Peter Skrzynecki’s poems ‘St Patrick’s College’

“To what extent is an individual’s sense of belonging determined by external forces? ” An individual is significantly influenced by their surrounding when striving to achieve a sense of belonging with others and oneself. Individual’s identity is solely shaped from how they belong in the world, differentiating us from everyone else. An individual’s interaction with people, society, and community and their response will determine if we’re able to develop a sense of belonging or not.
They may choose to reject and challenge our behavior; character, values and beliefs making us feel excluded. But only when these features are accepted and recognized we’re able to gain a sense of belonging. This concept of external forces affecting an individual’s sense of belonging is explored in Peter Skrzynecki’s poems ‘St Patrick’s College’ and ‘In the folk Museum”. These are the poems from the Immigrant Chronicles which are a collection of Peter’s and his family’s migrant experiences and their endeavor to gain a sense of acceptance and belonging in their new country.
This is a similar situation reconnoitered in the graphic novel The Arrival by Shaun Tan, where the author captures every move and thought of the migrant who strives to fit in into the new environment and people. Belonging in any sense is not possible without the affirmative of others. We as individuals rely on others to for acceptance and affection in order to belong. However, at times our thoughts and values may clash with others such, as the community or the society, preventing us from achieving a sense of belonging.

This sense of detachment is evident in ‘St Patrick’s College’, where Peter is forced to attend a Catholic school by his mother who is “Impressed by the uniform”; the use of adjective here shows his mothers had high aspirations for her son. “What was best” this dialogue cliche indicates that his migrant mother wants her son to be educated in a way that will help him belong in a new country. “I walked Strathfield’s paths and streets” it’s in singular pronoun used to show that he did not have friends and indicate a tone of loneliness. Like a foreign tourist, uncertain of my destination”, simile is used here suggesting a sense of alienation and confusion – not knowing where he really belonged. “I’d been privileged to wear” ironic; imitating what he was constantly told to feel about the school. The implied disorientation suggests he had no attachment with the school. “Unchanged my either years’ weather” indicates that he never really learned or gained any knowledge from his time at school. This he poem ends with the mother’s hope for her son getting “best” out of school.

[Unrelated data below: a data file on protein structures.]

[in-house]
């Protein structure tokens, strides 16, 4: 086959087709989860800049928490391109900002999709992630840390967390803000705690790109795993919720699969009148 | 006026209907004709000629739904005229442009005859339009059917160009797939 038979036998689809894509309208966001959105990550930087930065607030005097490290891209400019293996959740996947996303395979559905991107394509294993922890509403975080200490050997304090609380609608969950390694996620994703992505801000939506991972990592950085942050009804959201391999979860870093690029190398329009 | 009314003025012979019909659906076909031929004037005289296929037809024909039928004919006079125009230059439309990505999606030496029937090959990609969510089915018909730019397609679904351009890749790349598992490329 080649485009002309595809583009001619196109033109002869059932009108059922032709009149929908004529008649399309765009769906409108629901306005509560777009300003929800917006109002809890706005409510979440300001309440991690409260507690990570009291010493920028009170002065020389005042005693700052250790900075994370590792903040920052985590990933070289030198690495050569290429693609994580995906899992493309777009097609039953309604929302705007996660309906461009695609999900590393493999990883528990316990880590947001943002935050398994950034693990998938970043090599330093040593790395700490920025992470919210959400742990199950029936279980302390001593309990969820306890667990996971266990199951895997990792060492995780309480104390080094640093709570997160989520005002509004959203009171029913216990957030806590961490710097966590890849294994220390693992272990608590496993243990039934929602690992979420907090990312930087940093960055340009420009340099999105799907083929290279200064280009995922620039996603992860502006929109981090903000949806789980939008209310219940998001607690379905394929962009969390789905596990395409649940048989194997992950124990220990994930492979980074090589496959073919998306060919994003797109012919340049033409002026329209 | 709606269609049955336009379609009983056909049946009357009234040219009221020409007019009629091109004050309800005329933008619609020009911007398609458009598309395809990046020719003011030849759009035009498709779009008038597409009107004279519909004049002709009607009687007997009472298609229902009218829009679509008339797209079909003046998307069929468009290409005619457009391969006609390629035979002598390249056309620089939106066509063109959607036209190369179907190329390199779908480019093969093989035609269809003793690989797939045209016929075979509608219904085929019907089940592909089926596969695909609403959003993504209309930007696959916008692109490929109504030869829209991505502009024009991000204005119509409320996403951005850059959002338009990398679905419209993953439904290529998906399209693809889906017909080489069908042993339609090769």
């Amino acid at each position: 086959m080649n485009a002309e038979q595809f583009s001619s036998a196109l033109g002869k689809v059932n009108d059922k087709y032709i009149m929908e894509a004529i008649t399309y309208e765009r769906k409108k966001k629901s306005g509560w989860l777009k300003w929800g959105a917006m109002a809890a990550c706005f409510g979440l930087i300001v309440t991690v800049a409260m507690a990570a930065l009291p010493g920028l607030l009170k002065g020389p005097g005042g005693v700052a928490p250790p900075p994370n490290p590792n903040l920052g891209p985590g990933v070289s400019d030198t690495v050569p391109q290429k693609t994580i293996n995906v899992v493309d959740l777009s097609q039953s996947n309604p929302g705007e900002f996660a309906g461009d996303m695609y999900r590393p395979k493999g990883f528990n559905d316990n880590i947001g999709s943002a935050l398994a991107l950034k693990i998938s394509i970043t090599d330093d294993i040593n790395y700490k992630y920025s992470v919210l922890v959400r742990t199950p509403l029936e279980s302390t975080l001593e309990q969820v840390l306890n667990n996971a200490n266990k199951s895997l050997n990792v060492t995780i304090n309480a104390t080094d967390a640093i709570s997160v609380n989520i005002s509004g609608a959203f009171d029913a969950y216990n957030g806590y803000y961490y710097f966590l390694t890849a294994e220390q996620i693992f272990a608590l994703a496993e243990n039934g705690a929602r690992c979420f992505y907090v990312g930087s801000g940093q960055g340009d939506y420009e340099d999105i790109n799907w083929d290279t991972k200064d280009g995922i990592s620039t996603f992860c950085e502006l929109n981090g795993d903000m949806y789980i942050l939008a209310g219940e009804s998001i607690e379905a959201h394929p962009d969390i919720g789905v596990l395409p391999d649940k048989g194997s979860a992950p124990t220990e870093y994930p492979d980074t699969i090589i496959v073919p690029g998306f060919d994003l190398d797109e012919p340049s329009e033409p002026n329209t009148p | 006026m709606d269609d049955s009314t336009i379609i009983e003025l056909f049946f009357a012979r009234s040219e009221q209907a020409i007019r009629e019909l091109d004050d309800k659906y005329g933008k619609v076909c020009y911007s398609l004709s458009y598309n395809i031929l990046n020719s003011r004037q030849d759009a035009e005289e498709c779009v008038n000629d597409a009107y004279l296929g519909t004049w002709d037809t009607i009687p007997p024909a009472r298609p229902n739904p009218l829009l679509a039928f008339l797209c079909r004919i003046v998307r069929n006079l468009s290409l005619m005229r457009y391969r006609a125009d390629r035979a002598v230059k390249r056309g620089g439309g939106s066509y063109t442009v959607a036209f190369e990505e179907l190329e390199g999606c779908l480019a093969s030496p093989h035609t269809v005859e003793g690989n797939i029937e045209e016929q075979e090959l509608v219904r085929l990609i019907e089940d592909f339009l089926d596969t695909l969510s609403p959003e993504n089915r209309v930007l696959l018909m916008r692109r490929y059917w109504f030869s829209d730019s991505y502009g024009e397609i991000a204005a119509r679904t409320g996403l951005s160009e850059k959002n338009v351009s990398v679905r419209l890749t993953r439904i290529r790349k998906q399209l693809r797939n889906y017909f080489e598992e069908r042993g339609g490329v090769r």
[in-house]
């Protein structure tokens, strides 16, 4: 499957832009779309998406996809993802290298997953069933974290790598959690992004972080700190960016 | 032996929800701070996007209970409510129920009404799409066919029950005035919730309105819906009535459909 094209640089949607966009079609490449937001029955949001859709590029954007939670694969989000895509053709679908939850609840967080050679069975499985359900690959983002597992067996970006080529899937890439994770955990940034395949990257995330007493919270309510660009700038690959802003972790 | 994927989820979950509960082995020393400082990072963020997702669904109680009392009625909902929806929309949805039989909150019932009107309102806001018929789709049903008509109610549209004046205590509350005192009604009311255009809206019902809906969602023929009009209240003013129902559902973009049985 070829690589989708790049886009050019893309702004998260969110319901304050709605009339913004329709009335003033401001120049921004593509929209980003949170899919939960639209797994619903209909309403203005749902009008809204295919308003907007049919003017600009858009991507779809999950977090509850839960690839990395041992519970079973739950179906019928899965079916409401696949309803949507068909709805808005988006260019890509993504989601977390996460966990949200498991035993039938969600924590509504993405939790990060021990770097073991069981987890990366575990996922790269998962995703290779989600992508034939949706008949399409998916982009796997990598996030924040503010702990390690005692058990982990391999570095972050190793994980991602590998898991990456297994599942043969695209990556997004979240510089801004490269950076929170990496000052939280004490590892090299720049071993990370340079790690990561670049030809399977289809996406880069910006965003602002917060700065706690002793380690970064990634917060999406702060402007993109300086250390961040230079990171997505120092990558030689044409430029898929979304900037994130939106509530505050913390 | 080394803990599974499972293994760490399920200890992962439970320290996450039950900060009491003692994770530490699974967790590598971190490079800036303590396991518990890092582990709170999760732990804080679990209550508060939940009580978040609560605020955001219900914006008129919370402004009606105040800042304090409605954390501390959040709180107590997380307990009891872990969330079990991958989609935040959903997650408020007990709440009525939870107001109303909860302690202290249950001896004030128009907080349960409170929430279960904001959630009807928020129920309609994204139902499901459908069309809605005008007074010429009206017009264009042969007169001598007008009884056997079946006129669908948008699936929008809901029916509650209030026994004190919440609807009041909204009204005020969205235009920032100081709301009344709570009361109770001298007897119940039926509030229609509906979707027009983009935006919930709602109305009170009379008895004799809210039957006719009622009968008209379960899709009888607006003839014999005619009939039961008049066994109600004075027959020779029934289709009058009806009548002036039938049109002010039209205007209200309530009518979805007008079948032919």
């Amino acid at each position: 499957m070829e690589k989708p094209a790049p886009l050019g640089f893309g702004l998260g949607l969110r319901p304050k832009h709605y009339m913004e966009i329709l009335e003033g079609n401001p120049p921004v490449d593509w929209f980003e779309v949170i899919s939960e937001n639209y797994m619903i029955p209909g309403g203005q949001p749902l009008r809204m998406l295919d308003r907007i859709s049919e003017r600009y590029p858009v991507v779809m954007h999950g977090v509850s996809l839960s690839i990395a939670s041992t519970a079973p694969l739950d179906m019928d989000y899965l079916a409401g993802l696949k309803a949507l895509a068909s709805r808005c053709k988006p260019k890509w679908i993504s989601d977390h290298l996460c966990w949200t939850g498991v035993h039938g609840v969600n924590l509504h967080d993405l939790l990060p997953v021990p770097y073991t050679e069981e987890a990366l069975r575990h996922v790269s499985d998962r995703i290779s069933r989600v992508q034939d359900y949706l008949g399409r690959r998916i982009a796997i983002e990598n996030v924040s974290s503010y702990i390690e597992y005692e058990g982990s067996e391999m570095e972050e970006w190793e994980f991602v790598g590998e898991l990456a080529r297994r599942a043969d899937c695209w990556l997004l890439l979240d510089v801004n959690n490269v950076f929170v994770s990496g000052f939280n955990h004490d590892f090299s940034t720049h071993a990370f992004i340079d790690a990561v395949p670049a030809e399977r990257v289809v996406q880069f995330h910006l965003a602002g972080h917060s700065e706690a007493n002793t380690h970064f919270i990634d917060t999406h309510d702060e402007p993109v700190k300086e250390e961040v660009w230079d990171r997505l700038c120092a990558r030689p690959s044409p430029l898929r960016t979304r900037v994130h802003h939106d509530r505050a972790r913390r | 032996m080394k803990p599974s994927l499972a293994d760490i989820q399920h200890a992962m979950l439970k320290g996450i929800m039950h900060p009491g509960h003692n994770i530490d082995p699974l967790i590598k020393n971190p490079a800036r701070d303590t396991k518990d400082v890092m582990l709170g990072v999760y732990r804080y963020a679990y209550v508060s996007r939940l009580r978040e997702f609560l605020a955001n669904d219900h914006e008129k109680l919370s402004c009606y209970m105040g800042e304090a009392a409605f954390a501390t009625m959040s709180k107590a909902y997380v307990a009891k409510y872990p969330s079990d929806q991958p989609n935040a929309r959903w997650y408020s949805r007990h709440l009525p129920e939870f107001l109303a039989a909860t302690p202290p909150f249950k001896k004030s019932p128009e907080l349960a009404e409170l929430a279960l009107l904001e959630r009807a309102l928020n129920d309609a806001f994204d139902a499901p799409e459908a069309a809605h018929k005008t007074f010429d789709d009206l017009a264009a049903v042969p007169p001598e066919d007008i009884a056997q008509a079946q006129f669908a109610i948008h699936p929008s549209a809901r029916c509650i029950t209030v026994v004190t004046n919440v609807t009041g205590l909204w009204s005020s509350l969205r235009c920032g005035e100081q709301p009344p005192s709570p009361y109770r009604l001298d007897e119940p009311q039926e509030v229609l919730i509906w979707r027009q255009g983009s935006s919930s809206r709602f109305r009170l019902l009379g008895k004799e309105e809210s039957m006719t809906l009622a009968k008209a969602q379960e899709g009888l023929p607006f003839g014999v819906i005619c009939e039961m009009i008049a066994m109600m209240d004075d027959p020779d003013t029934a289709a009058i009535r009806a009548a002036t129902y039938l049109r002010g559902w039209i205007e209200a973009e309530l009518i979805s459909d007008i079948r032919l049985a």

This perspective of the mother had forced Peter to attend a school, for 8 years which is repeated throughout the poem, was a waste and a journey of isolation and inauspicious experience. External forces that drive individuals to achieve a sense of belonging does not necessarily have to be other people; it could be the person’s past experiences as conveyed in ‘In the Folk Museum’. It is about Peter’s disassociation with the Australian past represented through his experience of his visit to a museum. The first stanza has a tone of isolation and alienation with the imagery of “darkness” and “betrays”.
The room is silent and dark, lacking human life and vitality. This suggests Peter’s longing to connect with people. The objects in the “Victorian Bedroom” belong to a past that Peter cannot relate to. “To remind me of a past/Which isn’t mine. ” The caretaker sits “without looking up” suggests that she does not even acknowledge Peter’s presence and lacking any sort of warmth and friendliness. This creates an atmosphere of hostility for Peter and a lack of connection with the place. In spite of the alienation described through the poem, it ends with a measure of human connection when the old woman touches his hand.
But then ironically, he is reminded by her only words to him “Would you please sign the Visitors’ Book? ” that his is all but a visitor to the place. Even when he tried, he was still unable to develop any sort of connection or belonging with the place. On the contrary, our surrounding factors do not necessarily limit our sense of belonging. They may encourage and guide us in building our sense of belonging to a place. ‘The Arrival’ is a story of an unknown migrant who is faced with harsh situations in his mother country and is forced to leave his family and migrate to seek better opportunities in a different country.
He arrives there with no clue about the place and lacking the language skills required. The alien-like creatures symbolize the arrival’s experience in the foreign country. When he arrived into his new home, he experiences isolation and loneliness, which is shown through his image diminishing in size. The pet-like creature the arrival finds in his home becomes his companion and following him everywhere he goes. The arrival soon starts to communicate with other migrants who share their traumatic experiences with him and assist him to assimilate into the new environment.
They show their acceptance towards him and provide inclusion. The arrival’s family rejoins with him and their sense of belonging is completed. In any kind of environment, belonging is needed for human well-being and happiness. But to achieve this sense of belonging a mutual connection is needed with others. Our past experiences and the way we interact with people are major contributors in gaining a sense of belonging. This concept is portrayed in both the poems in Immigrant Chronicles and The Arrival where the individuals are affected by external forces when striving to achieve a sense of belonging.

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